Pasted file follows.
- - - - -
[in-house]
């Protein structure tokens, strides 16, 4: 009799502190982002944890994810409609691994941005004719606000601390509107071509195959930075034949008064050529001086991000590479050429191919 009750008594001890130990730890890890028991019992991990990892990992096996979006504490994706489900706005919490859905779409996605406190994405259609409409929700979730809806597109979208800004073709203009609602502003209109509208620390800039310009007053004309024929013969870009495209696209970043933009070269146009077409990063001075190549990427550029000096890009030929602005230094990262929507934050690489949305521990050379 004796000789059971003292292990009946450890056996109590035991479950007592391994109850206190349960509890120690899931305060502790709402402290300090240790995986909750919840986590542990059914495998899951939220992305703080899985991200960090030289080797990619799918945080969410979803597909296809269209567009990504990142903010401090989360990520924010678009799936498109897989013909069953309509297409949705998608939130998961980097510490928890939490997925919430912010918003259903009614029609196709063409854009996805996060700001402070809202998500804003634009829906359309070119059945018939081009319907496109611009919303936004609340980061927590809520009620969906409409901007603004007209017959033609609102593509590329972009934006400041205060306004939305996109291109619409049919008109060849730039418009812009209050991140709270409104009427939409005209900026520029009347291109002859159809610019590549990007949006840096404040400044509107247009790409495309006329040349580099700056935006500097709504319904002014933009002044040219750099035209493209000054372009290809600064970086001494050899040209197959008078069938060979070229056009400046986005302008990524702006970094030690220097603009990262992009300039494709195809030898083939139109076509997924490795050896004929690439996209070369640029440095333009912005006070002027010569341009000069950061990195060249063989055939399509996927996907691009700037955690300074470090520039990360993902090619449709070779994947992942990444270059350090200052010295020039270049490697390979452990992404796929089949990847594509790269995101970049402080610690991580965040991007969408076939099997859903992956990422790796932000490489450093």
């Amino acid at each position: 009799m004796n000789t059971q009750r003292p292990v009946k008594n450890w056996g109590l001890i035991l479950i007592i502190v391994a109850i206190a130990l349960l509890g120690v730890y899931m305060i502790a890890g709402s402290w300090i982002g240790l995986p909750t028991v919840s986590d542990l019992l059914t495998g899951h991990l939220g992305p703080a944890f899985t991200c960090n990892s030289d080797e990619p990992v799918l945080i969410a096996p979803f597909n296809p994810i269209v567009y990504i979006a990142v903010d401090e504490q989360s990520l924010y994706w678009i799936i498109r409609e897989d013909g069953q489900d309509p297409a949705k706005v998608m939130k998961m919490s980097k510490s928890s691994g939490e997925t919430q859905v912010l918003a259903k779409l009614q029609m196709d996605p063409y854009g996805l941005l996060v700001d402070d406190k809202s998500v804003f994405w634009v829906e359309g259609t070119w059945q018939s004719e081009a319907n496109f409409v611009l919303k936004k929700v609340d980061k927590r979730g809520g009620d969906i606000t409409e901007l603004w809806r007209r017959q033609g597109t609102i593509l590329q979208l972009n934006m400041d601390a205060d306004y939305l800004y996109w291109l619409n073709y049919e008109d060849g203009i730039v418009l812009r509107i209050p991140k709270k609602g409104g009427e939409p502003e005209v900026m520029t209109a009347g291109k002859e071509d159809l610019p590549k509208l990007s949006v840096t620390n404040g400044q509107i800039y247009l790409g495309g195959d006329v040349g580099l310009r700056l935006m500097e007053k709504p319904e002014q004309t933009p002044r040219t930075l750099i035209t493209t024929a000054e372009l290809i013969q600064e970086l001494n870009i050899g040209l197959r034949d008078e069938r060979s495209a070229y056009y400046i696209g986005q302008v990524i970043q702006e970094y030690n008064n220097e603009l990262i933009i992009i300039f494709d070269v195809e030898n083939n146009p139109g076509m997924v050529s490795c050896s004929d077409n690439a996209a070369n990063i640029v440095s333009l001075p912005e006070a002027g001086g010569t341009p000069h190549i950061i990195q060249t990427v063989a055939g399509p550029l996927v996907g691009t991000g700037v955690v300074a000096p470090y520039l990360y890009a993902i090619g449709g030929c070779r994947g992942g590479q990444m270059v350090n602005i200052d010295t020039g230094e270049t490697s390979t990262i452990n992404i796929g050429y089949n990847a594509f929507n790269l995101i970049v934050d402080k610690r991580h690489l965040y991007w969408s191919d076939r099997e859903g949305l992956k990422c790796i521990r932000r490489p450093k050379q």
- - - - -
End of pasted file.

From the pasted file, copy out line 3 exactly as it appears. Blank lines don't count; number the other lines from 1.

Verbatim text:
């Amino acid at each position: 009799m004796n000789t059971q009750r003292p292990v009946k008594n450890w056996g109590l001890i035991l479950i007592i502190v391994a109850i206190a130990l349960l509890g120690v730890y899931m305060i502790a890890g709402s402290w300090i982002g240790l995986p909750t028991v919840s986590d542990l019992l059914t495998g899951h991990l939220g992305p703080a944890f899985t991200c960090n990892s030289d080797e990619p990992v799918l945080i969410a096996p979803f597909n296809p994810i269209v567009y990504i979006a990142v903010d401090e504490q989360s990520l924010y994706w678009i799936i498109r409609e897989d013909g069953q489900d309509p297409a949705k706005v998608m939130k998961m919490s980097k510490s928890s691994g939490e997925t919430q859905v912010l918003a259903k779409l009614q029609m196709d996605p063409y854009g996805l941005l996060v700001d402070d406190k809202s998500v804003f994405w634009v829906e359309g259609t070119w059945q018939s004719e081009a319907n496109f409409v611009l919303k936004k929700v609340d980061k927590r979730g809520g009620d969906i606000t409409e901007l603004w809806r007209r017959q033609g597109t609102i593509l590329q979208l972009n934006m400041d601390a205060d306004y939305l800004y996109w291109l619409n073709y049919e008109d060849g203009i730039v418009l812009r509107i209050p991140k709270k609602g409104g009427e939409p502003e005209v900026m520029t209109a009347g291109k002859e071509d159809l610019p590549k509208l990007s949006v840096t620390n404040g400044q509107i800039y247009l790409g495309g195959d006329v040349g580099l310009r700056l935006m500097e007053k709504p319904e002014q004309t933009p002044r040219t930075l750099i035209t493209t024929a000054e372009l290809i013969q600064e970086l001494n870009i050899g040209l197959r034949d008078e069938r060979s495209a070229y056009y400046i696209g986005q302008v990524i970043q702006e970094y030690n008064n220097e603009l990262i933009i992009i300039f494709d070269v195809e030898n083939n146009p139109g076509m997924v050529s490795c050896s004929d077409n690439a996209a070369n990063i640029v440095s333009l001075p912005e006070a002027g001086g010569t341009p000069h190549i950061i990195q060249t990427v063989a055939g399509p550029l996927v996907g691009t991000g700037v955690v300074a000096p470090y520039l990360y890009a993902i090619g449709g030929c070779r994947g992942g590479q990444m270059v350090n602005i200052d010295t020039g230094e270049t490697s390979t990262i452990n992404i796929g050429y089949n990847a594509f929507n790269l995101i970049v934050d402080k610690r991580h690489l965040y991007w969408s191919d076939r099997e859903g949305l992956k990422c790796i521990r932000r490489p450093k050379q």